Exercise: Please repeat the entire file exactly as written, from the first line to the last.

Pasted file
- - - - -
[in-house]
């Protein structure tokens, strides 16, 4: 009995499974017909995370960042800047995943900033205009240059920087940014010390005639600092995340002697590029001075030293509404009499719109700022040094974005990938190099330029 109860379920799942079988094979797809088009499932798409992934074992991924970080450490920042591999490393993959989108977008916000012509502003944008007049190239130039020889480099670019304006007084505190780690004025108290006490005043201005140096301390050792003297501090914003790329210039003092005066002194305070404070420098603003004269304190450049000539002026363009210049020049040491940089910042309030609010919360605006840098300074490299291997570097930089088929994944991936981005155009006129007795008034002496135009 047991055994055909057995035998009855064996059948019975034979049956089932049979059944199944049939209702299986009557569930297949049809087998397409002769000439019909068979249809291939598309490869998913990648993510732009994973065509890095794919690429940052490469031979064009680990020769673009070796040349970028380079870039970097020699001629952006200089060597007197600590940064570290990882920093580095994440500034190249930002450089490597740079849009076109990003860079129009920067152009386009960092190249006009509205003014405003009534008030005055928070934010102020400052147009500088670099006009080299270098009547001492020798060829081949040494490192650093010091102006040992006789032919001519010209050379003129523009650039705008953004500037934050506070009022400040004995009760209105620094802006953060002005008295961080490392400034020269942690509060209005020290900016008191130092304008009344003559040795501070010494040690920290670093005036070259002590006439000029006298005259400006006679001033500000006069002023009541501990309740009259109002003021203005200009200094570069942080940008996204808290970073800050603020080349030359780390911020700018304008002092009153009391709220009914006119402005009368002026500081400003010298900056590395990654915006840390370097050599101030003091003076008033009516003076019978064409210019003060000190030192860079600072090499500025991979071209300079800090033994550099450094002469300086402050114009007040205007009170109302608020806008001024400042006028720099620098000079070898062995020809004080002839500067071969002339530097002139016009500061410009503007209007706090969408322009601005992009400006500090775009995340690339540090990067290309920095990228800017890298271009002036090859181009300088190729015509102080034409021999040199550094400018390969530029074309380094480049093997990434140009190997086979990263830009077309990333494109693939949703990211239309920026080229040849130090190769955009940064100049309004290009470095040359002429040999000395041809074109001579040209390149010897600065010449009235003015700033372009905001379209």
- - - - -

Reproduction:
[in-house]
């Protein structure tokens, strides 16, 4: 009995499974017909995370960042800047995943900033205009240059920087940014010390005639600092995340002697590029001075030293509404009499719109700022040094974005990938190099330029 109860379920799942079988094979797809088009499932798409992934074992991924970080450490920042591999490393993959989108977008916000012509502003944008007049190239130039020889480099670019304006007084505190780690004025108290006490005043201005140096301390050792003297501090914003790329210039003092005066002194305070404070420098603003004269304190450049000539002026363009210049020049040491940089910042309030609010919360605006840098300074490299291997570097930089088929994944991936981005155009006129007795008034002496135009 047991055994055909057995035998009855064996059948019975034979049956089932049979059944199944049939209702299986009557569930297949049809087998397409002769000439019909068979249809291939598309490869998913990648993510732009994973065509890095794919690429940052490469031979064009680990020769673009070796040349970028380079870039970097020699001629952006200089060597007197600590940064570290990882920093580095994440500034190249930002450089490597740079849009076109990003860079129009920067152009386009960092190249006009509205003014405003009534008030005055928070934010102020400052147009500088670099006009080299270098009547001492020798060829081949040494490192650093010091102006040992006789032919001519010209050379003129523009650039705008953004500037934050506070009022400040004995009760209105620094802006953060002005008295961080490392400034020269942690509060209005020290900016008191130092304008009344003559040795501070010494040690920290670093005036070259002590006439000029006298005259400006006679001033500000006069002023009541501990309740009259109002003021203005200009200094570069942080940008996204808290970073800050603020080349030359780390911020700018304008002092009153009391709220009914006119402005009368002026500081400003010298900056590395990654915006840390370097050599101030003091003076008033009516003076019978064409210019003060000190030192860079600072090499500025991979071209300079800090033994550099450094002469300086402050114009007040205007009170109302608020806008001024400042006028720099620098000079070898062995020809004080002839500067071969002339530097002139016009500061410009503007209007706090969408322009601005992009400006500090775009995340690339540090990067290309920095990228800017890298271009002036090859181009300088190729015509102080034409021999040199550094400018390969530029074309380094480049093997990434140009190997086979990263830009077309990333494109693939949703990211239309920026080229040849130090190769955009940064100049309004290009470095040359002429040999000395041809074109001579040209390149010897600065010449009235003015700033372009905001379209």